By April 1916 460 Arabs of the Kababish, Kawahla, and other Arab tribes had been deployed in a string of eight posts along the Darfur frontier. All were armed and paid by the Government. The Arabs were ordered to carry out scouting forays into Darfur, but, as one inspector wryly put it, ‘their vigorous interpretation of the term reconnaissance’ took them some 300 miles right across Darfur. The new British-supplied weapons were used by the Arabs to attack their old rivals in French territory, the Bidayat and the Gura’an. There were suggestions that a Government man be sent to the Arabs to reign in their excesses, but eventually it was decided it was better to look the other way, as a government representative would simply be a witness to ‘enormities’ that he could do nothing to prevent.

As the Egyptian Army crossed Kordofan ‘Ali Dinar sent a strange report to Sultan Muhamad Rashad in Istanbul that reflects his agitation and a great deal of wishful thinking besides:

We beg to inform Your Majesty that the Moslems who have abandoned Islam and embraced Christianity have been punished in a miraculous way never heard of on this earth – except during the time of the Prophets… It fell on a tribe called Rizayqat, subjects of ours who had abandoned the light of Islam and followed the advice of the Christians, the dogs – The heaven rained fire on them and they ran to the river and diving therein, turned into black coal – In another place Heaven rained red blood.[3]

‘Ali Dinar failed to meet the British at the border with his army, fearing that if he moved his troops up, Musa Madibbu would sweep in behind him and loot al-Fashir (presumably with those Rizayqat who had not been turned into coal). The Sultan now took on a more friendly tone in his communications with the Rizayqat chieftain. The Sultan announced that he was satisfied with Musa, and in a mix of threat and encouragement informed the Arab chief that the Fur army had already met the Anglo-Egyptian invasion force, and that though each of his men was hit at least ten times by the infidels’ bullets, there were no injuries.

In May 1916 the Sultan’s army was defeated at the battle of Birinjia, followed several months later by the Sultan’s own death at the hands of an Anglo-Egyptian mounted infantry task force. While this put an end to Fur resistance the nomads of Darfur were just getting started. By the middle of 1916 the nomadic African Bidayat, Gura’an and Zaghawa tribes were all raiding from French territory into northwest Darfur. ‘Ali al-Tum led the Kababish against the Berti in northern Darfur, defeating them and seizing their herds on the pretext that they were ‘enemies of the government’. From there they turned to raiding Dar Zaghawa (a territory straddling the Chad/Darfur border). At the same time the Bani Halba of southern Darfur were looting herds without any concern for whether their owners were pro or anti-government.

In October a raiding party of 200 Kababish was in the Ennedi region (modern north Chad) seizing women and children. In retaliation the Bidayat and Gura’an raided the Arabs of northern Darfur in November, then turned south to take 3,500 head of cattle and 50 women and children from the Fur. In December, 1916, a column of the Egyptian Army Camel Corps was sent to northwest Darfur to cooperate with French units against the Bidayat and the Gura’an. The provision of arms had unleashed a storm of retaliatory violence that the government had great difficulty reigning in over the next several years.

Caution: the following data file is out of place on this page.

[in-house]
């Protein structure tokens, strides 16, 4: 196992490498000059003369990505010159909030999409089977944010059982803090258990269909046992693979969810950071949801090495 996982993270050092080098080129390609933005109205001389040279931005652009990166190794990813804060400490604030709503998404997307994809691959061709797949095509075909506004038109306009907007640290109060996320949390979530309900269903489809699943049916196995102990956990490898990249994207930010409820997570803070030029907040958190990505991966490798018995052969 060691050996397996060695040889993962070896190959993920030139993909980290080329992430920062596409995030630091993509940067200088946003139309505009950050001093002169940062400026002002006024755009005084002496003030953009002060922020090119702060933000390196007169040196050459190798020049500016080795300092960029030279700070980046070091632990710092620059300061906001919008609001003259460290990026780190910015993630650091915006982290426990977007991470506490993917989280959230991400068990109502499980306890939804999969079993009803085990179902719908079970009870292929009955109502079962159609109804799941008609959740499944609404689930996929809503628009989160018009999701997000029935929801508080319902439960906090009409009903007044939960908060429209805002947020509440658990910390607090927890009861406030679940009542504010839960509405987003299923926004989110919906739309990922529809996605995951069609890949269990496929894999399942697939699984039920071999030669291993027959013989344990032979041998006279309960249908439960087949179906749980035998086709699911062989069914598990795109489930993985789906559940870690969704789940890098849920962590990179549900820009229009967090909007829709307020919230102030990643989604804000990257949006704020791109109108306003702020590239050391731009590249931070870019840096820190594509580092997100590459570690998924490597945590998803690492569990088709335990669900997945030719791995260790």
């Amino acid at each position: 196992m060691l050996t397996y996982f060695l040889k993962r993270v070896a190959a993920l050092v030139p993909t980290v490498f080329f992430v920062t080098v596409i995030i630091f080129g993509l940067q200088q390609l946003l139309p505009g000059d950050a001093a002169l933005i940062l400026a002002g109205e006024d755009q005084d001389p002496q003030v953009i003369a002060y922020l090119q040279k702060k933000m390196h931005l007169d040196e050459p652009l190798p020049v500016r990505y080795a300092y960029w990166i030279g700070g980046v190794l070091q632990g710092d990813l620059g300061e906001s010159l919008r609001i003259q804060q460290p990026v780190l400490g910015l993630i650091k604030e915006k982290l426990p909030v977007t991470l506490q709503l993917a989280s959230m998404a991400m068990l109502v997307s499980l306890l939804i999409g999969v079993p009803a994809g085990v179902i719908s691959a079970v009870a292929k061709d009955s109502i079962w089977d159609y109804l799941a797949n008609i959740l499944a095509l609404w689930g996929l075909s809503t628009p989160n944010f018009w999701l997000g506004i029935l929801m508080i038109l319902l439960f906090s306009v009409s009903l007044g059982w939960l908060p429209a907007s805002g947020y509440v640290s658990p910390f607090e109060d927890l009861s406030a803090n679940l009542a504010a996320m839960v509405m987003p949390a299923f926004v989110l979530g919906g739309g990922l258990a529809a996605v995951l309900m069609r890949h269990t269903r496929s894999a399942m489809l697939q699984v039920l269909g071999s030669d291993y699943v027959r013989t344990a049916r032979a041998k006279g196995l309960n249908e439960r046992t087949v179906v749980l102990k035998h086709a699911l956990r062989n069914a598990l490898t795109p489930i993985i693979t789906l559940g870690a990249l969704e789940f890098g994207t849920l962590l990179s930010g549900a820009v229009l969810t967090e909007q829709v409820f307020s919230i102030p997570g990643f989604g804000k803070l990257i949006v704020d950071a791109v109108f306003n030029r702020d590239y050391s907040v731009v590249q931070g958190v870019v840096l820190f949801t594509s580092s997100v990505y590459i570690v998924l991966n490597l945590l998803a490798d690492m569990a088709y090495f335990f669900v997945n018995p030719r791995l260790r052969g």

The Darfur campaign never achieved recognition as part of the Great War. This was a great disappointment to the expedition’s British officers, but designation as a part of the World War meant that London would be responsible for the costs of the conquest. Although the invasion was justified as a strike against German and Ottoman forces in Africa, the conflict received the official designation ‘Patrol 16 of the Egyptian Army’ making it a purely local affair. This revisionist slight of hand allowed the entire bill to be sent to Cairo instead.

In the end, the Arab tribes contributed almost nothing to the conquest of Darfur. The violence of raid and counter-raid swept across northern Darfur long after the campaign of 1916. Even the Great War had come to an end by the time French and British colonial officials cooperated to bring an end to the destruction of life and property. Like the current situation in Darfur the Sudan government had introduced modern arms into the region while aggravating ethnic and territorial conflicts that were usually resolved by traditional methods of conciliation. As the chaos spiraled out of control the colonial government (like today’s regime in Khartoum) chose to disclaim any responsibility. Unfortunately the lessons of history have little attraction for today’s policy-makers.

[1]. So-called since the entire ruling class of Egypt at the time was composed of Turks, Circassians, and other races of the Ottoman Empire. Turkish rather than Arabic was the language of both the elite and the military.

[2]. I have used the term ‘Fur army’ in this paper in reference to the Sultans’s forces, but the army was in fact composed of many different tribes and ethnic groups. The two senior commanders were both slaves from the southern hinterland, named Sulayman ‘Ali and Ramadan ‘Ali.

[3]. National Records Office, Sudan: NRO INTELL 2/2/11, pt.2; Letter from ‘Ali Dinar to His Majesty Sultan Muhammad Rashad, 1334 (1916)


This article first appeared on Military History Online, June 10, 2006,